As such, these theories of time suggest that thoughts may alter time. This is key to many internal ruminations in our life. For example, in the form of dreams. Dreams, too, are often seen as time altering. A dream may last only minutes in ‘real time’ but the dreamer could perceive it as lasting hours, even decades.
In that sense, the perception of time, internally, is even more skewed. As all we can code as the past are our memories of it. And if we remember decades as brief moments — then this is all they are for us. Scientists studying the perception of time in dreams were able to show that some animals’ brains actually code time as moving faster during dreams, but in regular speed outside of the dream windows (but when the animal is still asleep). Rats who were placed in a maze when they were awake coded the entire maze in their brain like a map that emerged with a sequence of neurons activated whenever the rat approached a specific turn in the maze. When the rat was asleep, the same sequence fired — indicating that the rat is now replaying the maze experience in its sleeping brain. However, to many scientists’ surprise, in some moments the rat’s brain cells lit up backwards, and at double speed. As if the rat was replaying running through the maze in its dreams by rapidly moving in reverse order. Humans, too, show evidence of the ability to have different experiences of time in their brains. Some studies of lucid dreamers who could voluntarily move their closed eyelids while they were dreaming were used to test whether counting from 1 to 10 in the dream takes as much time as in the real world. This allows researchers to learn that, at least for lucid dreamers, time in the dream is mapped 1:1, to real time in the awake world. Despite people’s claims of different experiences of time.
Additionally, we can change our perception of time with psychoactive drugs that put people in a dream-like state. Those drugs may have different outcomes for different people, but they are frequently reported to change time perception. Some people claim that time is moving slower, for example, if they look at moving objects. Others say the opposite, feeling like they are talking rapidly. The drugs themselves seem to often target the chemical release of hormones in the brain that correspond to time perception, and therefore it is not surprising that their effect on perception is tied to the change in time. Aligned with our prior claims about the hallucinations that emerge when time is altered and even the potential connection to the brain’s generation of fictitious characters in schizophrenia, we can develop various plausible explanations about how our perception, emotion, memory, and time are interlinked and drive our experience of reality.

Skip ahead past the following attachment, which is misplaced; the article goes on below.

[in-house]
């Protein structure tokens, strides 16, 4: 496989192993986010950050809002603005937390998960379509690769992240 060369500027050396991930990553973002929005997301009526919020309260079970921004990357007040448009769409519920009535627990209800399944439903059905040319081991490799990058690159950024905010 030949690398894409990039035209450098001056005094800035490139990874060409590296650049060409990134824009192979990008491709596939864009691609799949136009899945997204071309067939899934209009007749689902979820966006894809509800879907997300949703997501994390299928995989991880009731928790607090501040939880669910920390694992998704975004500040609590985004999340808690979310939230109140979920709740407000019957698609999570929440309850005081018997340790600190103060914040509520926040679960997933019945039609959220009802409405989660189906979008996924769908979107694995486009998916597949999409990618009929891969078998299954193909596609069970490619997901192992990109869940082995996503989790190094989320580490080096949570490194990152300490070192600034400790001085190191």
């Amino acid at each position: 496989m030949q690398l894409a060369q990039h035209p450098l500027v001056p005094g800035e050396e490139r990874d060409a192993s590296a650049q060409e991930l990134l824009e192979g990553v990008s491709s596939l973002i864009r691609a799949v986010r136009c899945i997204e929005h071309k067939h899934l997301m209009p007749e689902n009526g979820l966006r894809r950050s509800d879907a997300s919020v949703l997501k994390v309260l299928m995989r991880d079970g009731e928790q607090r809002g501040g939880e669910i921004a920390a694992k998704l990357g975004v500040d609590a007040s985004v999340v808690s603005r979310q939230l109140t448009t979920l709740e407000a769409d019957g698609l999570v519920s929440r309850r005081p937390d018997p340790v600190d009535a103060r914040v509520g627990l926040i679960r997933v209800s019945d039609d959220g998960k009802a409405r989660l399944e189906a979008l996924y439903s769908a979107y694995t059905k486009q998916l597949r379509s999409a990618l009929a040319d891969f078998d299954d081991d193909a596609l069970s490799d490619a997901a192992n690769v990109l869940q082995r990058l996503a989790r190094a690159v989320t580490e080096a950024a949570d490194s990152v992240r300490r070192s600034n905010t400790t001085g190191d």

Animals and Time
Given the fascination that we have with time we can also turn to the animal world to learn about their perception of time and use that to understand our own experiences. Studies of animals’ time leads us to the idea that time is potentially coded in reverse in rats, but forward in humans. That time is counted by daylight hours — as many nocturnal animals sleep for many more hours than us humans during the day, and leads to various interpretations of the way the brain calibrates itself because of external cues. One example comes from the world of our beloved dogs. As recent works show, as soon as you leave the house your dog may have an experience of time and will know exactly how long you have been gone. It does so by counting the residue of molecules from your body that it smells in the air. Over time, more of your smell vanishes in the air and your puppy is able to keep count of “how much of you is still there” — how much it can smell you. And knowing internally, using its clock and the likely dissipation of molecules, it actually can tell how long you have been gone.
Given that a human lifespan is seven times that of a dog, the minutes you are gone to throw out the trash may feel like minutes to you, but hours for your puppy. Turtles who live to be hundreds of years old, may not notice your absence altogether, and may not be bored by the slow pace in which they move around the world. Maybe 100 human years feels like a brief moment for the turtle, and waiting for the bus, which feels like an eternity for us, is a miniscule anecdote for a turtle.
All of this is to suggest that despite feeling intuitive and natural, time may be an elusive and challenging entity for us to grasp. And its effect on our experience of life may be greater than we consider — on every given moment.